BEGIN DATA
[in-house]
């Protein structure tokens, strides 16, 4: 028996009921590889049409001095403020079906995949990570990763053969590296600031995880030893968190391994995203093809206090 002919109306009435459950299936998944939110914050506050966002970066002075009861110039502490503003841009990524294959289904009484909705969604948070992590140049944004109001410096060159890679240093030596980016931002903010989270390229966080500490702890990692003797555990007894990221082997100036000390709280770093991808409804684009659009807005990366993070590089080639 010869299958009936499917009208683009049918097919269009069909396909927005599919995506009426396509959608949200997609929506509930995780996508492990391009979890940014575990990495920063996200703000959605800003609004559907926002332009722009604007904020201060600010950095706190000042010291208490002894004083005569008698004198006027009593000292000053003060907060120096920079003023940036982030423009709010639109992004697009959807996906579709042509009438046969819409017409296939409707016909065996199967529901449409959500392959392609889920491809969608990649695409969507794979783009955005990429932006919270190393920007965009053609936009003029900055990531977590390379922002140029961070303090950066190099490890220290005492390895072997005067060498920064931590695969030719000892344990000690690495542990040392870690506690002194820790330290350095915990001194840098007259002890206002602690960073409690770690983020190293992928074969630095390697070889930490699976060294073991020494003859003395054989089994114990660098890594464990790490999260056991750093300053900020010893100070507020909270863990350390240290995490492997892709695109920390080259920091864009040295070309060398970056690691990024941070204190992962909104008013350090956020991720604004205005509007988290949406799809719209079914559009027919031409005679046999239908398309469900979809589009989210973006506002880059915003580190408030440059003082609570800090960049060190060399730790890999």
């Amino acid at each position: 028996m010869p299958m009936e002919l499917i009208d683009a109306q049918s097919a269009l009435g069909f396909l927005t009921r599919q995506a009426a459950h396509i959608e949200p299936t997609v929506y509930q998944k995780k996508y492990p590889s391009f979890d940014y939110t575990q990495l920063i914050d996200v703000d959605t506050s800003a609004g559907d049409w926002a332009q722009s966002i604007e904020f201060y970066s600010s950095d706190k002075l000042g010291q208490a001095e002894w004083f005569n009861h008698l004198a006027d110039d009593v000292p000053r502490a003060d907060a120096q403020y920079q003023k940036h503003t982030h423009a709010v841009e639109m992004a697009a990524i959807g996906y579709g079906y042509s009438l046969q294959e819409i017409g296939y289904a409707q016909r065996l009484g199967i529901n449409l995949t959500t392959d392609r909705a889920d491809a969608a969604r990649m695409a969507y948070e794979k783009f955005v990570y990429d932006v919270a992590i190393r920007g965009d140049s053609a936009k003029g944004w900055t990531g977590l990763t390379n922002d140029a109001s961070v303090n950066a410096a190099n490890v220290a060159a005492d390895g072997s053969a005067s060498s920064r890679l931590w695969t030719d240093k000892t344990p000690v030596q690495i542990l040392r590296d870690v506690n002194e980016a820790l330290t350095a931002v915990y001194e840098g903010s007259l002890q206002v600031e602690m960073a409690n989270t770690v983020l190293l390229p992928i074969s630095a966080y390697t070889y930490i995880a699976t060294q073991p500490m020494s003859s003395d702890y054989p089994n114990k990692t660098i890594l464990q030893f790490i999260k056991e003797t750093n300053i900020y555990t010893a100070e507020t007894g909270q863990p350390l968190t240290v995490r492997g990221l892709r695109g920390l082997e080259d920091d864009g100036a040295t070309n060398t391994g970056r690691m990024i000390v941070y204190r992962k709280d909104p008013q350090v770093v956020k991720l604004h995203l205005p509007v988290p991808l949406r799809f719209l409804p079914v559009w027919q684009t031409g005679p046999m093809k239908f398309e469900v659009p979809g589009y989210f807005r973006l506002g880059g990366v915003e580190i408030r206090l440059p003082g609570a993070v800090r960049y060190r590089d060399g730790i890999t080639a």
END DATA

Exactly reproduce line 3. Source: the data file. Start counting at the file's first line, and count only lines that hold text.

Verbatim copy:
């Amino acid at each position: 028996m010869p299958m009936e002919l499917i009208d683009a109306q049918s097919a269009l009435g069909f396909l927005t009921r599919q995506a009426a459950h396509i959608e949200p299936t997609v929506y509930q998944k995780k996508y492990p590889s391009f979890d940014y939110t575990q990495l920063i914050d996200v703000d959605t506050s800003a609004g559907d049409w926002a332009q722009s966002i604007e904020f201060y970066s600010s950095d706190k002075l000042g010291q208490a001095e002894w004083f005569n009861h008698l004198a006027d110039d009593v000292p000053r502490a003060d907060a120096q403020y920079q003023k940036h503003t982030h423009a709010v841009e639109m992004a697009a990524i959807g996906y579709g079906y042509s009438l046969q294959e819409i017409g296939y289904a409707q016909r065996l009484g199967i529901n449409l995949t959500t392959d392609r909705a889920d491809a969608a969604r990649m695409a969507y948070e794979k783009f955005v990570y990429d932006v919270a992590i190393r920007g965009d140049s053609a936009k003029g944004w900055t990531g977590l990763t390379n922002d140029a109001s961070v303090n950066a410096a190099n490890v220290a060159a005492d390895g072997s053969a005067s060498s920064r890679l931590w695969t030719d240093k000892t344990p000690v030596q690495i542990l040392r590296d870690v506690n002194e980016a820790l330290t350095a931002v915990y001194e840098g903010s007259l002890q206002v600031e602690m960073a409690n989270t770690v983020l190293l390229p992928i074969s630095a966080y390697t070889y930490i995880a699976t060294q073991p500490m020494s003859s003395d702890y054989p089994n114990k990692t660098i890594l464990q030893f790490i999260k056991e003797t750093n300053i900020y555990t010893a100070e507020t007894g909270q863990p350390l968190t240290v995490r492997g990221l892709r695109g920390l082997e080259d920091d864009g100036a040295t070309n060398t391994g970056r690691m990024i000390v941070y204190r992962k709280d909104p008013q350090v770093v956020k991720l604004h995203l205005p509007v988290p991808l949406r799809f719209l409804p079914v559009w027919q684009t031409g005679p046999m093809k239908f398309e469900v659009p979809g589009y989210f807005r973006l506002g880059g990366v915003e580190i408030r206090l440059p003082g609570a993070v800090r960049y060190r590089d060399g730790i890999t080639a």